Published on Wednesday, 30 November -0001 00:00
Most of us have gone to the grocery store in January and bought a tomato. Sure, they look good. The taste, however, is a different matter. January tomatoes are hard, flavorless and not sweet. They are nothing like a home-grown tomato. August homegrown tomatoes are tender, sweet, juicy and full of flavor. And so are August blueberries.
I have bought plenty of blueberries at the grocery store and I liked them. They are grown and harvested who knows where and packed into little boxes to be shipped all over the world. In order for them to make that trip they need to be very firm and not quite ripe, which means they are not very sweet and juicy. Locally grown blue berries are different. Just like those homegrown tomatoes, they are tender, sweet, juicy and full of flavor. Rumor has it that blueberries are good for you, too, as they are full of antioxidants.
You might even think you don't like blueberries, but I bet you would like Dan Moe's blueberries. Dan is a new vendor at the Kimball Area Farmer's Market and he grows berries and vegetables on his family farm south of Dassel. I think if you tasted his berries you would agree with me. They are a perfect example of how locally grown food can be dramatically better. You can bet that Mr. Potato Head is very busy figuring out how to grow these babies in his own container garden. Until that happens he is going to become one of Dan's best customers.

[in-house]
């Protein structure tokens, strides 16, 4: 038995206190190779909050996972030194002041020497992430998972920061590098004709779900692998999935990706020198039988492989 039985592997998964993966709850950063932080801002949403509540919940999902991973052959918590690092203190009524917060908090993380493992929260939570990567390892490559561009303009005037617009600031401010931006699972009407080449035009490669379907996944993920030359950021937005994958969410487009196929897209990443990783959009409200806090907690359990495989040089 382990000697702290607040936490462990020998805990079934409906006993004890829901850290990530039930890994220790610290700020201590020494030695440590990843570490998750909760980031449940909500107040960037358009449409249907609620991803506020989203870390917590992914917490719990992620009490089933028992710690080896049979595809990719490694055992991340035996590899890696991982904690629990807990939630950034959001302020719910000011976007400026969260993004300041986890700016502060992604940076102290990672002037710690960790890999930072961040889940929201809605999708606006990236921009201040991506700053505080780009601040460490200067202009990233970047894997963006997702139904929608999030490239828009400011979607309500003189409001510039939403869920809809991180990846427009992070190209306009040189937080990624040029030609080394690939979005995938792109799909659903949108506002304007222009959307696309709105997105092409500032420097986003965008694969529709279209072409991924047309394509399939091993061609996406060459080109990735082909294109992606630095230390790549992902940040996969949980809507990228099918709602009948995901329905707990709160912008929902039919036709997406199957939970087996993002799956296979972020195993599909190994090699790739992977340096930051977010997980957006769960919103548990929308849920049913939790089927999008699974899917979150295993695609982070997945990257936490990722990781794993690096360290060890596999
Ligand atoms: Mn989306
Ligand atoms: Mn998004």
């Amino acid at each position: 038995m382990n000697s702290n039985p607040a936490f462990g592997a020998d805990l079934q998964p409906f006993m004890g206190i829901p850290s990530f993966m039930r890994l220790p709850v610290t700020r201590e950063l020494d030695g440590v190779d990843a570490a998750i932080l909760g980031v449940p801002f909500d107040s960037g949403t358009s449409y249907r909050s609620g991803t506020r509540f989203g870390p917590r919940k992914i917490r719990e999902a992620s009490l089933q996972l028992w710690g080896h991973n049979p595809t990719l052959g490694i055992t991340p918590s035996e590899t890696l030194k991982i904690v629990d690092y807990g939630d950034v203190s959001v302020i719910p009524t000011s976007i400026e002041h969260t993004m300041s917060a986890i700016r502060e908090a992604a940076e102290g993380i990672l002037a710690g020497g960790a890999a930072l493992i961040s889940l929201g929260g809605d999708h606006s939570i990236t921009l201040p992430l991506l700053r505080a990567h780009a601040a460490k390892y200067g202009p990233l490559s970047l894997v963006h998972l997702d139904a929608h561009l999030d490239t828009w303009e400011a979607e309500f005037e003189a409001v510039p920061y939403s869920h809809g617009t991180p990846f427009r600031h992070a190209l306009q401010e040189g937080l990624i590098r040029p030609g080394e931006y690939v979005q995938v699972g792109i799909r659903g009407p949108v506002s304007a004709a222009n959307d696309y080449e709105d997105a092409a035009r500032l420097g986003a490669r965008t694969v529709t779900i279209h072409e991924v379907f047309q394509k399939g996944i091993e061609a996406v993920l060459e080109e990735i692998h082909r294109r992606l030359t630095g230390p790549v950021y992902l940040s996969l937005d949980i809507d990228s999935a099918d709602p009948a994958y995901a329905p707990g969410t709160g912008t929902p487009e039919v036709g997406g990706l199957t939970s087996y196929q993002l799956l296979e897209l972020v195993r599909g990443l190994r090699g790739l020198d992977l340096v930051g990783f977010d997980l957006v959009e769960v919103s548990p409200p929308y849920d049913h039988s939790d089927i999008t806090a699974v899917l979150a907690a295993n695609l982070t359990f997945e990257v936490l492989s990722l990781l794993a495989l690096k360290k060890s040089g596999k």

Mr. Potato Head is not a big dessert person, but he does have a very good blueberry pie recipe. It makes a flavorful, firm pie that is easy to cut and serve and tastes great. The apple adds a little bit of flavor and helps the pie to "set up". You are on your own for the crust, but most of you probably know more about pie crust than me. If not, buy a frozen one at the store. These berries are so good it may be the best pie you have ever made!
Blueberry Pie Filling
4 cups fresh blueberries
1 Granny Smith apple, peeled and grated on large holes of box grater
1 teaspoons grated zest and 2 teaspoons juice from 1 lemon
1/2 cup sugar
1 1/2 tablespoons instant tapioca, ground
Pinch table salt
2 tablespoons unsalted butter, cut into 1/4-inch pieces
Place 1 1/2 cups berries in medium saucepan and set over medium heat. Using a potato masher, mash berries several times to release juices. Continue to cook, stirring frequently and mashing occasionally, until about half of berries have broken down and mixture is thickened and reduced to 1 cup, about 8 minutes. Let cool slightly. Place grated apple in clean kitchen towel and wring dry. Transfer apple to large bowl. Add cooked berries, remaining 2 1/2 cups uncooked berries, lemon zest, juice, sugar, tapioca, and salt; toss to combine. Transfer mixture to dough-lined pie plate and scatter butter pieces over filling. Cover with top crust, crimp and bake for 45 - 60 minutes at 350 degrees or until juice bubbles and crust is deep golden brown.
If you have gardening questions or suggestions for Mr. Potato Head please e-mail him at
Mr. Potato Head is Stearns County Master Gardener and Kimball resident Rick Ellis.